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Ambi... What?

I just got off the phone with one of my therapists – yes, one of. Because my level of trauma deserves double the professional care – and we spoke at length about my long-term adoration for movement, and how my personality dictates that passion.

A little back-story here. About a decade ago, I was diagnosed with an enzyme deficiency in my blood whereby my white (or red, IDK) blood cells attack anything that they feel shouldn’t join them in my body. In short, I can’t accept blood transfusions or organ donations, and my blood is so cliqued out that I can’t even be a donor myself.

A weird little side effect of that is that my joints, while conveniently flexible, move around a lot more than they should, resulting in pain in my most used joints: my spine; hips; knees; and ankles.

My doctor recommended I keep a physically active lifestyle throughout my life.

“Sure,” I said at the time. “How hard could it be?”

“Well,” winked Covid-19. “Let me show you.”

Now, this isn’t another blog about the woes of lockdown. On the contrary. Circling back to the conversation I had with my therapist, I realise that dance, and movement, in general, had a certain, unexpected, benefit.

As an ambivert, I recognise my desire to be surrounded by people, but I also need to be able to dedicate that same amount to myself. Simultaneously, if possible.

This is where dance comes in. You could be in a class full of twenty people and not really have to interact with any of them. Instead, you get to focus on your own body and your own mind. You get to feel your muscles opening up, contracting, releasing, wringing out all the trauma that is held there.

Like, you know how someone who’s stressed may clench their jaw, bunch their shoulders up to their ears, or hold tension in their core? Trauma, baby.

All of that is just our body’s response to prepare us for fight or flight. And I don’t know about you, but I’m a fighter. Unfortunately, it isn’t socially acceptable to punch or kick the first person that pisses you off each day.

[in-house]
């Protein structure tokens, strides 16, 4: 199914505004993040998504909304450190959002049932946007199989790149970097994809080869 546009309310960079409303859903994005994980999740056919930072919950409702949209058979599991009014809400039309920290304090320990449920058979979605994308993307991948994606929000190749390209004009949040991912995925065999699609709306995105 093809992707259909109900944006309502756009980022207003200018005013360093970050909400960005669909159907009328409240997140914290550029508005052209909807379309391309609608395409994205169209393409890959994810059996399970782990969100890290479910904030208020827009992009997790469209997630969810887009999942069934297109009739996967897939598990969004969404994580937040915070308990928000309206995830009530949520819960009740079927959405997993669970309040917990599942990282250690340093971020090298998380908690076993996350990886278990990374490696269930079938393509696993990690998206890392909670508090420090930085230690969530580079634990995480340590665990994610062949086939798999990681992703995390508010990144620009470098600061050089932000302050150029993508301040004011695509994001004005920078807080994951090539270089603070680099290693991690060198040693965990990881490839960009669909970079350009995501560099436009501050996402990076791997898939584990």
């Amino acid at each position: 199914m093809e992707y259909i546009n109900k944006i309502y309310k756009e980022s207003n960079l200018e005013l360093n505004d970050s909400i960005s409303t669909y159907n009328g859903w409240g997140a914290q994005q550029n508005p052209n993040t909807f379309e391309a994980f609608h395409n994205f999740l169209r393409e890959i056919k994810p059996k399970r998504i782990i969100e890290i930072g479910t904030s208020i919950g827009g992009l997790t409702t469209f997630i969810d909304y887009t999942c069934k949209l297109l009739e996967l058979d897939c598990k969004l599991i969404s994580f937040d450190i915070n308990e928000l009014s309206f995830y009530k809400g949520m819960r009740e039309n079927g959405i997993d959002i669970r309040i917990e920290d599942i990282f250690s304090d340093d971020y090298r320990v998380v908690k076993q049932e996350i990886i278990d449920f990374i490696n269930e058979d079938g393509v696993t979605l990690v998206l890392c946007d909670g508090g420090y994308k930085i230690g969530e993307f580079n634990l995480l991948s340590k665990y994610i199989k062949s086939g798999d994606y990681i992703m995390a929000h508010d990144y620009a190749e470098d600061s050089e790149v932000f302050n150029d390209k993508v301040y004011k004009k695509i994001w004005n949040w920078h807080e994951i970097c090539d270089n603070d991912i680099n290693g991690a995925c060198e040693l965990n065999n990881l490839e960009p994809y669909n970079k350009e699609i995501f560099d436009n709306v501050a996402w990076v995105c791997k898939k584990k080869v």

Humans really are programmed to protect ourselves from all harm, whether real or perceived (what’s up, anxiety?) so if you can’t throw a punch, why not pretend to? Why not jump around to the beat of your favourite music, squat until your quads scream, or do backbend after backbend until you resemble that infamous “bridge” the yogis like to talk about?

Hmmm, I feel like I’m actually not making it all sound as appealing as it should. So how about we look at it from this angle.

Introverted me longs for solitude. She craves a moment to herself where she can re-energise her mind and her body. Release the muscles, release the trauma, right?

Extroverted me, on the other hand, seeks human company as often as possible. She understands that where there are other humans, there is also love, contact, excitement.

Individually these are great traits to have. But combined, we can see the cracks starting to form. How can I enjoy being alone but being with people at the same time?

Simple, do solo activities in group settings.

Take your laptop to the café and watch people get on with their lives while you write your next best-seller.

Take your skates and your headphones to the park where others are playing, sunbathing, reading, what have you.

Or go to a dance class, and feel the energy in the room rise, and allow yours to rise as well. We are loosening the cords in our chakras that have been trained this past year to shut themselves off from the rest of the world.

Pre-Covid, how did you get your muscles moving? For my fellow ambiverts, how do you accommodate your desire to be alone in the company of others? For everyone else, now that the world is opening up again, what’s the first thing you and your body will do to free yourself from the trauma of enforced isolation?

I want you to really think about these questions. Hell started for a lot of us a little over a year ago, and I, for one, am as eager as sin to get out of it.

Together, as individuals, I think we can do it.

Let’s delve a little deeper into this next month.

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